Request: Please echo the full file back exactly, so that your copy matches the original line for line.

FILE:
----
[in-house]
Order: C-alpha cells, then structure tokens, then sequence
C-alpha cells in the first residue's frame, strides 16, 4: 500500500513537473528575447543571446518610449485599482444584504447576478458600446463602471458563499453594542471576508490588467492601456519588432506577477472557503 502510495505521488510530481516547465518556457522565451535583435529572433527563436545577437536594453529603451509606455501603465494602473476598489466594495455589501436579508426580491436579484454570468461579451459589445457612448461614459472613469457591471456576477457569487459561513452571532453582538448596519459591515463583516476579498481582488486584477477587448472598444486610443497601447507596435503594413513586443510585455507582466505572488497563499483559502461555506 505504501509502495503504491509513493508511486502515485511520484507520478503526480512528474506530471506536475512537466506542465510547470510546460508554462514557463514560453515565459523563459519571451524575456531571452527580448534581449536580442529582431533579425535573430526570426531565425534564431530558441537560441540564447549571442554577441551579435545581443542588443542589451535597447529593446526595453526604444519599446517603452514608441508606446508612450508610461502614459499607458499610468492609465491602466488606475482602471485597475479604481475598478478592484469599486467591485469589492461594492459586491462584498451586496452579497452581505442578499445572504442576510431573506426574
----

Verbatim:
[in-house]
Order: C-alpha cells, then structure tokens, then sequence
C-alpha cells in the first residue's frame, strides 16, 4: 500500500513537473528575447543571446518610449485599482444584504447576478458600446463602471458563499453594542471576508490588467492601456519588432506577477472557503 502510495505521488510530481516547465518556457522565451535583435529572433527563436545577437536594453529603451509606455501603465494602473476598489466594495455589501436579508426580491436579484454570468461579451459589445457612448461614459472613469457591471456576477457569487459561513452571532453582538448596519459591515463583516476579498481582488486584477477587448472598444486610443497601447507596435503594413513586443510585455507582466505572488497563499483559502461555506 505504501509502495503504491509513493508511486502515485511520484507520478503526480512528474506530471506536475512537466506542465510547470510546460508554462514557463514560453515565459523563459519571451524575456531571452527580448534581449536580442529582431533579425535573430526570426531565425534564431530558441537560441540564447549571442554577441551579435545581443542588443542589451535597447529593446526595453526604444519599446517603452514608441508606446508612450508610461502614459499607458499610468492609465491602466488606475482602471485597475479604481475598478478592484469599486467591485469589492461594492459586491462584498451586496452579497452581505442578499445572504442576510431573506426574